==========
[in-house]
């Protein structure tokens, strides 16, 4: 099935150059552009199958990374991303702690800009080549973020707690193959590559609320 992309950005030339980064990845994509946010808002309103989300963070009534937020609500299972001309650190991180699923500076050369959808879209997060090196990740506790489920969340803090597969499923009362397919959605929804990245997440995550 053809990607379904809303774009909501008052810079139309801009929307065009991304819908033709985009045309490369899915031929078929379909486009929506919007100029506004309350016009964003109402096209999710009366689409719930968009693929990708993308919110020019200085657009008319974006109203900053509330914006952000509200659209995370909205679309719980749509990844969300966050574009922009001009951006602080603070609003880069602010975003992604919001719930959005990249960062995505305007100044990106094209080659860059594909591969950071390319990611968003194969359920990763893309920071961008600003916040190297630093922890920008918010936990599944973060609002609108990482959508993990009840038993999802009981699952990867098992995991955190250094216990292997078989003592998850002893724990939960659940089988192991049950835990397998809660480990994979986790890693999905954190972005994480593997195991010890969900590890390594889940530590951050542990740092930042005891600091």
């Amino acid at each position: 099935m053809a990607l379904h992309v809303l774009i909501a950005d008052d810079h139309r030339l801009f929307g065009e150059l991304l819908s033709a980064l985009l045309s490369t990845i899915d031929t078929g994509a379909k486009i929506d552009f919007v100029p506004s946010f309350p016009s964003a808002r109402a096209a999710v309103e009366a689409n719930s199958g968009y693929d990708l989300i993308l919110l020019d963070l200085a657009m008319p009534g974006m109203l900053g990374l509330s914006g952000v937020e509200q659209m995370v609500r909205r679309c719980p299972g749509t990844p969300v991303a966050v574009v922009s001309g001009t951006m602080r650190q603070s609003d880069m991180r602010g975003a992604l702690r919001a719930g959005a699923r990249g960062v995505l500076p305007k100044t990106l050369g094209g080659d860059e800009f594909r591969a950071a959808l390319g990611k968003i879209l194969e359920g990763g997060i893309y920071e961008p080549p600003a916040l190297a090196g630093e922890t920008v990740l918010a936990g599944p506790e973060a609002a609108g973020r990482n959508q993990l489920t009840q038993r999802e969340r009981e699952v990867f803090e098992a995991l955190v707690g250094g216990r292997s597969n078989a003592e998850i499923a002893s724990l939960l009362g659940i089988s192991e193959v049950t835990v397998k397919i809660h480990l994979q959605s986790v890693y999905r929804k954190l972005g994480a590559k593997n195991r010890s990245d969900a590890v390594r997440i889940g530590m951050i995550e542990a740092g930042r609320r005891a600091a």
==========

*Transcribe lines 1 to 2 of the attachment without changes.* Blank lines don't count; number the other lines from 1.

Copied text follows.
[in-house]
């Protein structure tokens, strides 16, 4: 099935150059552009199958990374991303702690800009080549973020707690193959590559609320 992309950005030339980064990845994509946010808002309103989300963070009534937020609500299972001309650190991180699923500076050369959808879209997060090196990740506790489920969340803090597969499923009362397919959605929804990245997440995550 053809990607379904809303774009909501008052810079139309801009929307065009991304819908033709985009045309490369899915031929078929379909486009929506919007100029506004309350016009964003109402096209999710009366689409719930968009693929990708993308919110020019200085657009008319974006109203900053509330914006952000509200659209995370909205679309719980749509990844969300966050574009922009001009951006602080603070609003880069602010975003992604919001719930959005990249960062995505305007100044990106094209080659860059594909591969950071390319990611968003194969359920990763893309920071961008600003916040190297630093922890920008918010936990599944973060609002609108990482959508993990009840038993999802009981699952990867098992995991955190250094216990292997078989003592998850002893724990939960659940089988192991049950835990397998809660480990994979986790890693999905954190972005994480593997195991010890969900590890390594889940530590951050542990740092930042005891600091």